A month after his grandmother’s death, Jeremie Dres was forced to put his grandfather into a retirement home. It was then that the comic book author and multimedia artist realised how urgent it was to record his maternal grandparents’ story. This nostalgic foray into Egypt's past says nothing about the antisemitism which drove Dres's family out - not surprisingly, as Middle East Eye is a Muslim Brotherhood publication. (With thanks: Lily)
Dres, who is based in Paris, headed off on a two-week trip to Egypt, retracing the trail of his grandparents, both of whom were Jews born in Alexandria.
“I’d already tried my hand at the family history genre, with We Won’t See Auschwitz,” he says of his previous work, in which he and his brother try to understand what it means to be Jewish and Polish.
“My grandparents had always been a link for me to the world at large. When they died, I realised the link was going to disappear with them, and I was afraid my roots would too."
His efforts to safeguard his family heritage led to Remembering Alexandria, a compelling graphic novel that captures the heyday of Egypt’s cosmopolitan past.
But what began as an investigation into resurrecting and preserving his family history led him to uncover the forgotten heritage of the Jewish community in Egypt – and sent him on a remarkable adventure, leading to encounters with a number of emblematic figures.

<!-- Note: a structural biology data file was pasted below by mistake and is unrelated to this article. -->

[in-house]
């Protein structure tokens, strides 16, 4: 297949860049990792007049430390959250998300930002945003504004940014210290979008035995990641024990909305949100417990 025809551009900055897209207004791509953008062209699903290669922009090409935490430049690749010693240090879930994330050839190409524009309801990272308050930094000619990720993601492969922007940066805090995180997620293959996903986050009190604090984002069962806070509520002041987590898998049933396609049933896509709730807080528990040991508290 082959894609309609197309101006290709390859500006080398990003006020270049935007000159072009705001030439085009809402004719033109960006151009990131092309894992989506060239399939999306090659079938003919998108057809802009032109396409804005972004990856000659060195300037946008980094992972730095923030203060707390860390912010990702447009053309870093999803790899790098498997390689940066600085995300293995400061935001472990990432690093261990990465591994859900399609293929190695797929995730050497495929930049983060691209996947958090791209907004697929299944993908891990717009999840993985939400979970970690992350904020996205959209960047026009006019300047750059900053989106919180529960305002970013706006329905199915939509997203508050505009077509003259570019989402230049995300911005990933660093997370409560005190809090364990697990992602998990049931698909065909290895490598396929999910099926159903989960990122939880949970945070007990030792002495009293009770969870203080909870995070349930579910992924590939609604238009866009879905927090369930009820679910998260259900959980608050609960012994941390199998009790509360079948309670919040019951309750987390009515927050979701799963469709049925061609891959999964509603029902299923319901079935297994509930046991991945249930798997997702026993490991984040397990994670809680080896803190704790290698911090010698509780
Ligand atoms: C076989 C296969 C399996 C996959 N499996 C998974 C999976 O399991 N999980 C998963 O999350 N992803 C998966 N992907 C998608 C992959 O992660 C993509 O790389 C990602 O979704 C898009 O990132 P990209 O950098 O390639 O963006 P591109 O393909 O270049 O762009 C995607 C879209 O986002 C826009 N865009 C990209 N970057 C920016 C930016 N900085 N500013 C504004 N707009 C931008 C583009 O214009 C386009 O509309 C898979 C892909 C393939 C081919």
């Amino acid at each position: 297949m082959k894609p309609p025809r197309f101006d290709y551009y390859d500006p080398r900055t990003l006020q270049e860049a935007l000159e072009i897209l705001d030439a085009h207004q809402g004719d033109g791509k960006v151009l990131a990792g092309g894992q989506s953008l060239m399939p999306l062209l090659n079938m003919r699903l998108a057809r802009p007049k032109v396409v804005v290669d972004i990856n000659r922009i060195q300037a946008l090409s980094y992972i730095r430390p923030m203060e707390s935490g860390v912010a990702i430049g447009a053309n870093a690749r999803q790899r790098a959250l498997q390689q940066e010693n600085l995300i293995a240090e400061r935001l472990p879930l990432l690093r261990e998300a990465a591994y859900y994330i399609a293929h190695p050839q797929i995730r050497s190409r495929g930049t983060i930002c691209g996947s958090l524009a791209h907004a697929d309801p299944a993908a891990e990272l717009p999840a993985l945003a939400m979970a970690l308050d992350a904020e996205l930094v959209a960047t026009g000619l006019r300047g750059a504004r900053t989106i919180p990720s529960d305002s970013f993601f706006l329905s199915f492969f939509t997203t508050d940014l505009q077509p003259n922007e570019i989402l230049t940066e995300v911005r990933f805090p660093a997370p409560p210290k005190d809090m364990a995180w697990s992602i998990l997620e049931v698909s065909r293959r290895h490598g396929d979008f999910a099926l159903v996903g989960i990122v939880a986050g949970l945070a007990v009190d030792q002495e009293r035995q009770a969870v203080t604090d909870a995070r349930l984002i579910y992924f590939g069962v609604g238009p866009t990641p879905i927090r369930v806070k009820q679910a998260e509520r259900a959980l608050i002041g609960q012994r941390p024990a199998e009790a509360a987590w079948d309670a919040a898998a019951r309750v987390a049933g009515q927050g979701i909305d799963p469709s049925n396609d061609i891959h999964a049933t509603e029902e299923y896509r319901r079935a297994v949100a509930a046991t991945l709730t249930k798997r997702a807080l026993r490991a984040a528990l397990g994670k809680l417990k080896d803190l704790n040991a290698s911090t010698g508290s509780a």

When he reached Cairo, Dres immediately met the few remaining representatives of Egypt’s Jewish community, including Magda Haroun, a lawyer (incorrect - ed) and community leader based in the Egyptian capital, and Amir Ramses, a film-maker whose works include a documentary on the last Jews of the country.
“I wanted to meet them because they could all tell the story of a bygone era,” he says.
“And yet today, these people, who are part of the history of Egypt, are regrettably seen as objects of fascination.”
Cairo’s Jewish community has now dwindled to less than a dozen people, yet it possesses a collection of unique cultural artefacts that its remaining members are determined to preserve.
Remembering Alexandria tells of how Jewish non-profit groups around the world are fighting over the pieces: while some believe the relics should remain in Egypt, others say they should be entrusted to the countries where their rightful heirs now live.
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With thanks: Lily
On the 78th anniversary of the Farhud, it is beyond dispute that more and more people are aware of this brutal massacre of Iraq's Jews in June 1941, which sounded the death knell for Iraq's ancient Jewish community barely ten years later. But with increased knowledge come greater efforts to rewrite history and minimise the role of the Mufti of Jerusalem, Haj Amin al-Husseini and his pro-Nazi cohorts, in inciting the pogrom.
Haj Amin spent two years in Baghdad in the company of pro-Nazi army officers, plotting to overthrow the pro-British government. In April 1941, they succeeded, installing the pro-Nazi Rashid al- Geylani as prime minister, until the British army defeated the Iraqi army and forced the pro-Nazi ringleaders into eventual exile in Berlin. Under the Nazi government had begun two months of toxic propaganda and anti-Jewish incitement, culminating in the Farhud.